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Utilizing Appointment Facilitation and Reminder Systems to Increase Screening Among Enrollees of the Wayne County BCCCP
The Wayne County BCCCP provides breast cancer screening, follow up and treatment at “no cost” to uninsured, low-income women 40 to 64 years of age in the metro Detroit area. Our population is diverse – 60% are African-American, 15% of Arabic descent and the remainder White (Hispanic and other). Each year nearly a third of our 7,000 program enrollees fail to follow through by scheduling and completing a screening appointment. Last year over 2,000 enrolled, eligible women missed an opportunity to be screened (and potentially treated) for early breast cancer.
To examine the current patterns of and barriers to BCCCP participation and compare the effectiveness and costs of mailed reminders and personal contact by telephone in promoting appointment scheduling and completion. We hypothesize that telephone-based, tailored strategies will be more effective than mailed reminders.
Our aims focus on promoting advancement along a screening pathway, consistent with the “stages of change” model.
1 Evaluate the impact of telephone outreach to promote the scheduling of screening appointments among BCCCP enrollees (contemplation to planning)
2. Evaluate the effectiveness of strategies intended to promote the completion of screening among women with scheduled appointments (planning to action).
3. Evaluate the effectiveness of strategies intended to promote rescheduling and completion of initially failed appointments (relapse prevention).
The Aim 1 design is observational. We will conduct interviews among a sample of 200 enrollees to examine perceived barriers to participation. All enrollees will be contacted by phone to offer assistance in scheduling appointments (n=1,600). Aim 2 is a randomized controlled trial designed to assess the effectiveness of telephone support as contrasted with a mailed postcard reminder as strategies to promote appointment keeping (n= 1,750 per arm). Aim 3 is also a randomized controlled trial, designed to assess the effectiveness of telephone support as contrasted with a mailed invitation as strategies to promote rescheduling of initially failed screening appointments (n=1400 per arm).
Potential Outcomes and Benefits of the Research:
A successful project will define and address remediable barriers to screening among BCCCP-eligible women who appear unable to take advantage of this no cost opportunity. Each year up to an additional 2,000 women could be screened. Furthermore, our results and strategies would generalize to other BCCCP’s in all 50 States.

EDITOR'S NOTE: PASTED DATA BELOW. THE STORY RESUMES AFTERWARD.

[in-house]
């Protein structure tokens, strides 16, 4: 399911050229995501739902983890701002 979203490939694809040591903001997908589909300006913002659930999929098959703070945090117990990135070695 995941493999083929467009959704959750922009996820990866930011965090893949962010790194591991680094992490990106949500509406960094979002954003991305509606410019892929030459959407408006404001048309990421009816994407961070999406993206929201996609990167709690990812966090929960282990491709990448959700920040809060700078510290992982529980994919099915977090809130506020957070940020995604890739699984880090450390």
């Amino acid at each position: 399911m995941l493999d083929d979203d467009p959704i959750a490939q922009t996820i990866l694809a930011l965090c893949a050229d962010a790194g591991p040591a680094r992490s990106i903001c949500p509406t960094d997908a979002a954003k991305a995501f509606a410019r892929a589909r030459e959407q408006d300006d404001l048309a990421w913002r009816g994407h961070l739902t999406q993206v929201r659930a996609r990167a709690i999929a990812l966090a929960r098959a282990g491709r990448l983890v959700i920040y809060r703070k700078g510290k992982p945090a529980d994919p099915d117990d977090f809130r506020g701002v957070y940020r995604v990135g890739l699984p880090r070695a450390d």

Background: Uninsured, low-income women have limited access to breast cancer screening services. Since 1992, the CDC has offered a National Early Detection Breast and Cervical Cancer Program (BCCCP) which provides “free” breast cancer screening, follow up and treatment for eligible women. In metro Detroit this program is delivered by the Wayne County BCCCP. Following enrollment, women call the BCCCP to schedule an appointment. Last year our program enrolled over 7,000 women but fewer than 5,000 completed screening. Thus nearly 2,000 interested and eligible women missed an opportunity to be screened (and treated) for early breast cancer. Our program population is diverse-60% of enrollees are African-American, 15% Arabic and the remainder White (Hispanic and other).
Objectives/hypotheses: To better understand and address the barriers to BCCCP participation in our community.
Specific Aims: Women face barriers at each step in the BCCCP process from enrollment to appointment scheduling to appointment completion. Aim 1 is to see if telephone outreach to enrolled women can increase the number of scheduling screening appointments. Aim 2 is to determine if telephone support offered a few days before the scheduled appointment is more helpful than a simple mailed reminder in promoting appointment keeping. This call will address logistic and personal barriers. Aim 3 is to determine if telephone support is more effective than mailed reminders in promoting rescheduling of failed appointments.
Study Design: We will begin by calling enrolled women to help those without an appointment schedule one. We will interview 200 of these women to understand their barriers to BCCCP participation. Next we will divide women with scheduled appointments into 2 groups: one group will be sent a postcard reminder a few days before their scheduled appointment while the second will receive the postcard plus a phone call to offer additional assistance. Lastly, among all enrolled women who fail to keep a screening appointment, we will compare the effectiveness of mail and telephone contact as strategies to encourage rescheduling of appointments.
Potential Outcomes and Benefits of the Research: A successful project will define strategies that are effective in removing barriers to BCCCP participation. If effective, these strategies could increase by up to 2,000 the number of economically disadvantaged Wayne County women who would be screened by our BCCCP each year. Furthermore, our results and strategies generalize to BCCCP’s serving similar women in all 50 States.